Haley’s expected announcement represents a turnabout: Haley declared in 2021 that she wouldn’t run for president if Trump did. But Haley telegraphed her change of plans in an interview with Fox News earlier this month, saying, “It’s bigger than one person. And when you’re looking at the future of America, I think it’s time for new generational change. I don’t think you need to be 80 years old to go be a leader in D.C.”
Trump has already started making light of the shift, pointing out to reporters over the weekend that she had previously said she would defer to him.
Haley, whose parents were Indian immigrants, has long been seen as a prospective presidential candidate. After serving in the South Carolina legislature, Haley won election to the governorship in 2010, after prevailing in a hotly contested primary in which she’d initially been regarded as the underdog. During the primary, she was bolstered by endorsements from people including former South Carolina First Lady Jenny Sanford and former Alaska Gov. Sarah Palin.
Haley spent six years as governor. In 2017, Trump picked her to join his Cabinet. After serving two years on the job, she launched a political nonprofit that served to promote her policies and, later, a political action committee that allowed her to support endorsed candidates.
The PAC, Stand for America, also helped fund Haley’s travel to early-voting states like Iowa and New Hampshire, where she stumped for local candidates.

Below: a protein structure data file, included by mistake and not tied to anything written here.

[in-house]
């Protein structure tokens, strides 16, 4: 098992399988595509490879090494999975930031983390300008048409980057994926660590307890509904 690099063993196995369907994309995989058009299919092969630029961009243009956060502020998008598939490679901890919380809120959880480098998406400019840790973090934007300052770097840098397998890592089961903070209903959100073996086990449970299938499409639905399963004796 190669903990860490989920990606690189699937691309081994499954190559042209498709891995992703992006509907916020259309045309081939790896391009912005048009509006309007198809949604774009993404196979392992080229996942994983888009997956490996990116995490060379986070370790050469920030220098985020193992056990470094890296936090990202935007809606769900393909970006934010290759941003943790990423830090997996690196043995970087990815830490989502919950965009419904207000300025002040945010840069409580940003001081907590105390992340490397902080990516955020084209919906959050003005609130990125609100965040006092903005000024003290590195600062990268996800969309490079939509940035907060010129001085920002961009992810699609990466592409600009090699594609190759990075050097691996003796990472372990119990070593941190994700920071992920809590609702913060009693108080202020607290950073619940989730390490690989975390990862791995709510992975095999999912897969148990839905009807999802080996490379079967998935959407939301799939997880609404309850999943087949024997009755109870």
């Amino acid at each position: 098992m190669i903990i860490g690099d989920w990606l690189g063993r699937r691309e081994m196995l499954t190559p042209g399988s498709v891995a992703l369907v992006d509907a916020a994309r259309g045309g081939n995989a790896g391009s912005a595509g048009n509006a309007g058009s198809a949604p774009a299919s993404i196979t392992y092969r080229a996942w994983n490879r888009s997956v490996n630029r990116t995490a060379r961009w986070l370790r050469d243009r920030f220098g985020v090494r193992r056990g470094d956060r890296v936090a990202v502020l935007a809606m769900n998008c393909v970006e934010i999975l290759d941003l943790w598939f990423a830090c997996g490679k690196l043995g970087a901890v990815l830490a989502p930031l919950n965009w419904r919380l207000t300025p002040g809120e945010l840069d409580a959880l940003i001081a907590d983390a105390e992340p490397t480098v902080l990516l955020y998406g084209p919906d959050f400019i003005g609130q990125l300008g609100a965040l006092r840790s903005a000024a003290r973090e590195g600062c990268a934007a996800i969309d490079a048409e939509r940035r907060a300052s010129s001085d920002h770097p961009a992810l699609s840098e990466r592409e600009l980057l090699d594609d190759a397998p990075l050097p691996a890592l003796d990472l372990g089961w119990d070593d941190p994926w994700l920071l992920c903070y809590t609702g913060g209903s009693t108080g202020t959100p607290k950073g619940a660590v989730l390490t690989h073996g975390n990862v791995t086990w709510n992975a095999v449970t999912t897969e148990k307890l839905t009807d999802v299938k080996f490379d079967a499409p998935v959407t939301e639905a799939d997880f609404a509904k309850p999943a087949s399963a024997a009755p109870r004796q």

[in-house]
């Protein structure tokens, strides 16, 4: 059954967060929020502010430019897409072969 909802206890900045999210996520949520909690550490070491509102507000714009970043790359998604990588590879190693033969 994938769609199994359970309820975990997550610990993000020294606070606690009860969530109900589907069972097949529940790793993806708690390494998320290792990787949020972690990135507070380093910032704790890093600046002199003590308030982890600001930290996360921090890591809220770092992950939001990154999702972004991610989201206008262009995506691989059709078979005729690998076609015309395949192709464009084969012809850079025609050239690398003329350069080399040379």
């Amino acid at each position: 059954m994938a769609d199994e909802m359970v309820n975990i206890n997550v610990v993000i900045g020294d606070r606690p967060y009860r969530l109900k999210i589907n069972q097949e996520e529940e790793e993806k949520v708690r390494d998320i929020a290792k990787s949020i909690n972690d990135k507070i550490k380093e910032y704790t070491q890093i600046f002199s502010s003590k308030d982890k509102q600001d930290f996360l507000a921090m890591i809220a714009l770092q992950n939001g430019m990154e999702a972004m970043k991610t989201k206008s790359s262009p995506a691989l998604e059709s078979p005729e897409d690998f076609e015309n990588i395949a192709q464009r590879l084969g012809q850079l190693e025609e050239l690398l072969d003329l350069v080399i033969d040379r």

Haley’s decision to launch her campaign in her native South Carolina highlights how critical the early-voting state is to her prospects — and several other candidates. Haley could face competition from another home-state contender, Sen. Tim Scott, who is also considering a bid. Haley appointed Scott to the Senate in 2012. He has since won elections to two full terms.
Trump also appears to be focusing on the state, having made an appearance in Columbia, S.C. over the weekend. The former president has received the endorsements of Sen. Lindsey Graham and Henry McMaster, both of whom are longtime allies.
Trump won the South Carolina GOP primary in 2016 – a contest in which he prevailed over the Haley-backed candidate, Florida Sen. Marco Rubio.
Haley stared down Trump during a congressional primary contest in South Carolina last year, when Haley put her political muscle behind GOP Rep. Nancy Mace, who faced a Trump-backed primary challenge from Katie Arrington. Mace went on to win the primary for the Charleston-area seat handily.